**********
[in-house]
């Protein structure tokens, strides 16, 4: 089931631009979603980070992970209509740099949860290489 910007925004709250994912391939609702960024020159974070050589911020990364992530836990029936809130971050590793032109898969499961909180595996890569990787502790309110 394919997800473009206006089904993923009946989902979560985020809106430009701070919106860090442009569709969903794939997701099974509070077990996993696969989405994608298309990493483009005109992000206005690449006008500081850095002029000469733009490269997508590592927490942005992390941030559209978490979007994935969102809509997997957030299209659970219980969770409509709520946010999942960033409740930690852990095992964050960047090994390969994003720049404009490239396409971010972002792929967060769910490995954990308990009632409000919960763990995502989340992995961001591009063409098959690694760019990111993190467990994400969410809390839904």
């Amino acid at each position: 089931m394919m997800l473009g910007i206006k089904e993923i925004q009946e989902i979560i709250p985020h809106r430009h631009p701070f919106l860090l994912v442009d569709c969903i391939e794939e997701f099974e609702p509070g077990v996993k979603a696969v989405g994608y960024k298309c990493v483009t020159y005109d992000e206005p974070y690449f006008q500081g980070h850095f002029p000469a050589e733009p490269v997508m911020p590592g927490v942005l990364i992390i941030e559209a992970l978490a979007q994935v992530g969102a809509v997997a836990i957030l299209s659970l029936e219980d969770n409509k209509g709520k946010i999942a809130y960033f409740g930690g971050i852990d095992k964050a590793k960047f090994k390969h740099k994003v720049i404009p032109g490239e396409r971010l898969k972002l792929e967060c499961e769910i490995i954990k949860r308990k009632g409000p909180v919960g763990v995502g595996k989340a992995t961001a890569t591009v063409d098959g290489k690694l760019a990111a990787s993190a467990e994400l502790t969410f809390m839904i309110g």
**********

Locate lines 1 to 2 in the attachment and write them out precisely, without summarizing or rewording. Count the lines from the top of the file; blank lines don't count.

[in-house]
């Protein structure tokens, strides 16, 4: 089931631009979603980070992970209509740099949860290489 910007925004709250994912391939609702960024020159974070050589911020990364992530836990029936809130971050590793032109898969499961909180595996890569990787502790309110 394919997800473009206006089904993923009946989902979560985020809106430009701070919106860090442009569709969903794939997701099974509070077990996993696969989405994608298309990493483009005109992000206005690449006008500081850095002029000469733009490269997508590592927490942005992390941030559209978490979007994935969102809509997997957030299209659970219980969770409509709520946010999942960033409740930690852990095992964050960047090994390969994003720049404009490239396409971010972002792929967060769910490995954990308990009632409000919960763990995502989340992995961001591009063409098959690694760019990111993190467990994400969410809390839904």